1. There are already too many theses concerning new media culture. Since its inception, new media, new technologies and the presumed new economies have been the object of wild fantasies, unrealistic aspirations and wet dreams. As much as with the utopian discourses concerning the industrial revolution, the post-industrial, digital revolution was seen at least since the 1990s as the big turn. The assumption: everything changes. We need new signposts, new coordinates and new ways of thinking. The project of humanities was to become the market branding team for the new technological and economic revolution. Still remember Nicholas Negroponte? Still remember the enthusiasm of Mondo 2000, early Wired and others? Still remember the drastic changes from atoms to worlds of bits that was supposed to be changing the way we think about the world?

2. There is not much new about new media. Not that I want to say that its all been there before, however, to paraphrase a Finnish social scientist Mika Pantzar, nothing is so worn out and old than the continuous talk of the new. Indeed; part of the boom since the 1990s, when everything was supposed to change, was the methodological and consistent forgetting of history. Hence, it is no wonder that in the midst of the 1990s boom such new fields as media archaeology that investigated the complex relations and borrowings from the old of new media culture emerged. Oh yes, the new has been before. The old was once new too.

3. There is not much new about new technologies.
Much of the dream machines that are supposed to bring new value, new ideas, new connectivity are actually based on old ideas. The computer is not really that new media, but born in the after wake of WW II. The network society has been emerging since the 1960s; email and information capital since the 1970s. 1960s and 1970s research labs came up with the ideas of mobile content, ebooks, collaboration with online documents, a variety of graphical user interfaces and tele-work. The principle of the Web was mapped in the early 1990s; the assumption seems to be that we just need constant upgrading to keep up and keep the idea lucrative for the business discourse (Web 2.0, Web 3.0, Web 4.0…). What we are living in is less a culture of new technologies, but a culture of upgrading as the constant logic of futurity of capitalism.

4. There is nothing much new about the new, digital economy.
This is what the 1990s bubble-become-crash was all about (not coming up with any real income streams and business models) and this is what the current hype about digital economy is about in different fashion. Not surprisingly, the most interesting perspectives on the ‘new’ economy are able to point about how it draws on some seemingly ancient forms of power and political economy. Michael Hardt and Antonio Negri, perhaps the most recognized critics of contemporary capitalism, talk about the return of the rent as a primary mode of extraction of value from the commons; writers such as Matteo Pasquinelli brand our age as one of digital neo-feudalism where the ownership of the infrastructure of communications remains tightly in the hands of few ‘landlords’ while facing ‘a multitude of cognitive workers forced to ‘creativity’.’ The digital economy seems to be a promise of a generalised mode of productive forces from the media to the universities combined with creative industries; however, supportive mechanisms for such fields are at the same time being drastically reduced as with the funding cuts to universities.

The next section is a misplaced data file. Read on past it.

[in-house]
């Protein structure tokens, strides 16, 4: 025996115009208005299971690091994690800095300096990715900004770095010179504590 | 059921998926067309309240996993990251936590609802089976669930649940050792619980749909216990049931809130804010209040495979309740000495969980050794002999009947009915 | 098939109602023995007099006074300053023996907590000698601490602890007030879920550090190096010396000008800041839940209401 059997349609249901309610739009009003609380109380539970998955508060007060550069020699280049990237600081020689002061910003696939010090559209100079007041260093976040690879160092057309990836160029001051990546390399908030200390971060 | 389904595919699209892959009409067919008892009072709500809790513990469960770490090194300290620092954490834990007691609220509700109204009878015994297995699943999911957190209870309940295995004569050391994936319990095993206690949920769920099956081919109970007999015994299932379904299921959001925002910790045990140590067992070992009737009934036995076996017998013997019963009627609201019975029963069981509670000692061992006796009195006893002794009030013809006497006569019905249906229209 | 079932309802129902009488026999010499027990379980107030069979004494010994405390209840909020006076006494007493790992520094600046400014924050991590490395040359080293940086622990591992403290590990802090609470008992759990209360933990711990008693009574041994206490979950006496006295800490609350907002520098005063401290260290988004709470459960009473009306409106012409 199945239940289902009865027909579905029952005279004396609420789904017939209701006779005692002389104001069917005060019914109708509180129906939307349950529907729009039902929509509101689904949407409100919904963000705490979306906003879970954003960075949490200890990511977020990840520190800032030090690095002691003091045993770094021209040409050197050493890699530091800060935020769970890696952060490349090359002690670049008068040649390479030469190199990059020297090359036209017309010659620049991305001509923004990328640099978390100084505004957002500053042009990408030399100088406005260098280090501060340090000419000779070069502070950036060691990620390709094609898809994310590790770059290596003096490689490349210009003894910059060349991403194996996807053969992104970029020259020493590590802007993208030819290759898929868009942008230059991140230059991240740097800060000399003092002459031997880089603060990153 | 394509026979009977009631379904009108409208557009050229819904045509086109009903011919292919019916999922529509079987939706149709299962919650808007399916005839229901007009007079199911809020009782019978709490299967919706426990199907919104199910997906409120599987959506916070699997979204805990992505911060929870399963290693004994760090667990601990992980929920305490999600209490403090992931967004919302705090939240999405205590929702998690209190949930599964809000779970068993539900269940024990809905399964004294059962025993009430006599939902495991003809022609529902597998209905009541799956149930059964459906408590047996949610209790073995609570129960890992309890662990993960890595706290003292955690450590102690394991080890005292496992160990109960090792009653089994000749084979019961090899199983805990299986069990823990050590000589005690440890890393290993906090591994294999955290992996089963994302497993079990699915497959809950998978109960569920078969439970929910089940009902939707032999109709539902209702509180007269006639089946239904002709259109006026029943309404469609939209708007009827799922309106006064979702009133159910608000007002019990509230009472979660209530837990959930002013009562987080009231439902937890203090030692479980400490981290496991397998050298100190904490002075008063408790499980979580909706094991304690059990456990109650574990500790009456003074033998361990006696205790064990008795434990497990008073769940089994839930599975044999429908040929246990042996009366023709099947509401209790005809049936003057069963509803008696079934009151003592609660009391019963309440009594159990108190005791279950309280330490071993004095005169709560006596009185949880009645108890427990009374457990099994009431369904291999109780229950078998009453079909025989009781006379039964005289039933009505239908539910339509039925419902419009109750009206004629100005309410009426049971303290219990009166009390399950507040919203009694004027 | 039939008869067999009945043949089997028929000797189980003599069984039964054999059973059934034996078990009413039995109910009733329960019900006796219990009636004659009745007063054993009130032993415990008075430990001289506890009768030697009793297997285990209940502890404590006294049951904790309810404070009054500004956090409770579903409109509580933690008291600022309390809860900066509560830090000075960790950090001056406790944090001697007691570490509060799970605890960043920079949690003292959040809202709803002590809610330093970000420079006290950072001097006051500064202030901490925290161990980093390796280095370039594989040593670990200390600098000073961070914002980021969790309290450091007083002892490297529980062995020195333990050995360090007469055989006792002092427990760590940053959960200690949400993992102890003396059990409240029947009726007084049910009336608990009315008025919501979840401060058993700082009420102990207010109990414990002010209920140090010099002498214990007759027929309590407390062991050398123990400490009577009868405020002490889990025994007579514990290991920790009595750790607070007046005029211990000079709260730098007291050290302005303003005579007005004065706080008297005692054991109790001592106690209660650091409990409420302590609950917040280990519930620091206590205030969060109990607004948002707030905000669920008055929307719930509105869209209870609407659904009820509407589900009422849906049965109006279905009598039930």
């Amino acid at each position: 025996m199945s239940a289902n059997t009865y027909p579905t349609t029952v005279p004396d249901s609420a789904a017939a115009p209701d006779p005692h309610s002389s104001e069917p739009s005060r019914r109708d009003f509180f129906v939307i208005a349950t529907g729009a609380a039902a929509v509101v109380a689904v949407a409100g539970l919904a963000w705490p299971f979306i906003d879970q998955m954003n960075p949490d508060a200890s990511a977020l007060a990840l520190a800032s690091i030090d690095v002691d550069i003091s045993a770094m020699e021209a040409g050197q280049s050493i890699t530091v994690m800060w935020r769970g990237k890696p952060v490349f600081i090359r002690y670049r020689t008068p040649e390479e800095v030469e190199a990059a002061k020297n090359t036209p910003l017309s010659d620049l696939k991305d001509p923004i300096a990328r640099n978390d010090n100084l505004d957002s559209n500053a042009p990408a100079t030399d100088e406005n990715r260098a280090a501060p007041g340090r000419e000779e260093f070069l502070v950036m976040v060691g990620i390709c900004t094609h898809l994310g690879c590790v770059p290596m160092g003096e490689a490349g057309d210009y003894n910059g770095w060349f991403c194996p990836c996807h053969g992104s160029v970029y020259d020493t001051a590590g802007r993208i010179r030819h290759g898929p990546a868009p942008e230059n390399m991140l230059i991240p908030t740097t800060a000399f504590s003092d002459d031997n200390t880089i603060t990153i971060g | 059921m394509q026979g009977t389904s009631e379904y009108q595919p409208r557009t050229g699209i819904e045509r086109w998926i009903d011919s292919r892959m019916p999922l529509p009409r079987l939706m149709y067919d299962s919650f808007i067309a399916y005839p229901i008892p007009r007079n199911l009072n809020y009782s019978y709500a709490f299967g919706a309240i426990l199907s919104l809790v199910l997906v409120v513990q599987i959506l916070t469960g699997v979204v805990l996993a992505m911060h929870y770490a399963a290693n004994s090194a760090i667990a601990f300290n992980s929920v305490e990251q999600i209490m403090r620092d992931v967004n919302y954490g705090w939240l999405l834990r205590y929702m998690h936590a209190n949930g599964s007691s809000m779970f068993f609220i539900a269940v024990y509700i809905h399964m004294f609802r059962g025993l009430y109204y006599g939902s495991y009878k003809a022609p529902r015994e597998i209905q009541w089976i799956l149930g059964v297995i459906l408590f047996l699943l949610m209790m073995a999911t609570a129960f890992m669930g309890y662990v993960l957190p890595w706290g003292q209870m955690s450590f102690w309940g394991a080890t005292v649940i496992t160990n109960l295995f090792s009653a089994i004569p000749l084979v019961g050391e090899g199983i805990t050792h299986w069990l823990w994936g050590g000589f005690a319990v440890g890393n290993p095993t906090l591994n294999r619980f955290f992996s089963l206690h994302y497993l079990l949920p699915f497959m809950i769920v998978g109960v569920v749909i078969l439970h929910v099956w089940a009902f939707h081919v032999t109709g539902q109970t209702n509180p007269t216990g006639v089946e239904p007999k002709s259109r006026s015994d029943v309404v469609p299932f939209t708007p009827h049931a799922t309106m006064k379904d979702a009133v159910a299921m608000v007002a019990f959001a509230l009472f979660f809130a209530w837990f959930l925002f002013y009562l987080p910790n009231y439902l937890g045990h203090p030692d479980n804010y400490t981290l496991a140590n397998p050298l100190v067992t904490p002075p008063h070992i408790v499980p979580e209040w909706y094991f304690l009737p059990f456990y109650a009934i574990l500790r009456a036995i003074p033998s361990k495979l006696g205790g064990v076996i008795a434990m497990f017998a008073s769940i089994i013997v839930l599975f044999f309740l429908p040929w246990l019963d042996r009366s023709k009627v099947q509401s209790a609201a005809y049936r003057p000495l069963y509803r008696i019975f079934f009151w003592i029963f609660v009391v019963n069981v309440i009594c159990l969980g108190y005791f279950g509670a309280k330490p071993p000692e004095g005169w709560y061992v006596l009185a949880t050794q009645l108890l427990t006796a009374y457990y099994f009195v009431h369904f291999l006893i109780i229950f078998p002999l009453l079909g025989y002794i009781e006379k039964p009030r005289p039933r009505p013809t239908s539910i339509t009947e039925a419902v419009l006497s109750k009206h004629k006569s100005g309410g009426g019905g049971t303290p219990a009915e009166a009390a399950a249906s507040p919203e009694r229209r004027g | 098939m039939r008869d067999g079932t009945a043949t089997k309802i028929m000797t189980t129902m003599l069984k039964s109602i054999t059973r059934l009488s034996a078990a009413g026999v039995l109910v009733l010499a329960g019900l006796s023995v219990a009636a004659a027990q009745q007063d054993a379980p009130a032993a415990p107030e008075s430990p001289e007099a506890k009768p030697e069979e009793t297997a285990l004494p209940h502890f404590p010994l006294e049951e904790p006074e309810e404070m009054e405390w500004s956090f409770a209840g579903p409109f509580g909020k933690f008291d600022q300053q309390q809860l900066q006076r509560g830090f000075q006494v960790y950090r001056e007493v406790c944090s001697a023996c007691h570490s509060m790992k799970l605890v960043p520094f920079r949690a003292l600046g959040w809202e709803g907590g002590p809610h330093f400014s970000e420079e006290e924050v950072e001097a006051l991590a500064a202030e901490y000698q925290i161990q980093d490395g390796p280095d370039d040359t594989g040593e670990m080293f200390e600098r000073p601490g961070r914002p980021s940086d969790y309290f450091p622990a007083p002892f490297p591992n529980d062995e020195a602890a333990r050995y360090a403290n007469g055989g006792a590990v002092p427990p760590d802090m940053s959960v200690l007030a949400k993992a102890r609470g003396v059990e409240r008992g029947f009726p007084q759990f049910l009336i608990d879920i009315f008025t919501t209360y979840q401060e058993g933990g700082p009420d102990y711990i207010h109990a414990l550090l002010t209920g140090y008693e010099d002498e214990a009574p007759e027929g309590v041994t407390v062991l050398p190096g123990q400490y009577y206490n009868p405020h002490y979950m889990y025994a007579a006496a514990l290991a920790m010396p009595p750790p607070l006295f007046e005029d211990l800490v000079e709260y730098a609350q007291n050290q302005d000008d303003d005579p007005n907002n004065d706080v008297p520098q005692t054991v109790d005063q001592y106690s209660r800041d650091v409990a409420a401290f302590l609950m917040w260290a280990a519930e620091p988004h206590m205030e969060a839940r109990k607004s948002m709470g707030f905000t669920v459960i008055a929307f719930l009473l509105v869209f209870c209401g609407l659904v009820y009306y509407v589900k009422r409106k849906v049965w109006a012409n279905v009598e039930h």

5. Creativity is no automatic bliss.
Working overtime without compensation, having no other means of income generation besides your skills, brains, bodies and health, being forced into precarious jobs without a promise of a steady income – this characterises as much the contemporary digital economy as does the celebration of crowd-sourcing, collaborative work, participatory culture. Increasingly, the ideas of collaboration, openness and creativity are being harnessed as part of economic doctrines in a manner of parasitic adaptation. I have referred to this earlier as ‘viral capitalism’ – the power of adaptation, subsumption and viral attachments through which critical ideas are turned as part of accumulative value creation. What is often less talked about is labour – the work put into creativity, which is not only a sudden burst of inspiration but takes time, energy and such resources that are not directly monetary but still essential for value creation. The digital artisans are not automatically the new ‘happy class’, but ridden with new mental and physical symptoms of the digital economy; work fatigue, family problems due to overtime, stress-related new disease syndromes…

6. Much of the talk about digital economy is not really that much about the digital.
Paradoxically, the systematic and even discriminatory identification of the digital with its technological and mathematical roots misses the point. The Digital Economy Bill and other initiatives by the Government are keen on building infrastructures and maintaining through such hard(ware) measures the competitiveness of the British economy vis-à-vis other networked countries. As part of this and the economic crisis of 2008-2009, the emphasis on sustaining STEM (mathematics, science, ICT and design technology) subjects has also grown; these are seen as the key fields for the future of the digital Britain, whereas the constant attacks against arts and humanities have targeted the wider groups of digital artisans and their expertise. There is no denying that the humanities of the future (oh well, today as well) need to be a new kind of mix between science, technology and critical, historical humanities epistemologies. Yet, the reliance on the primacy of STEM misses the rhizomes. Digital creativity does not grow only of laboratories of computers and such, but from rhizomatic, spreading, uncontained laboratories of experimentality, thinking and artistic methodologies. This is where the computer culture was born – from new alliances of the avant-garde arts and media labs and that is where the new ideas for exciting futures should come from. We need more Stockhausen, Stelarc and Eno – less Gates, Zuckerberg and Mandelsson.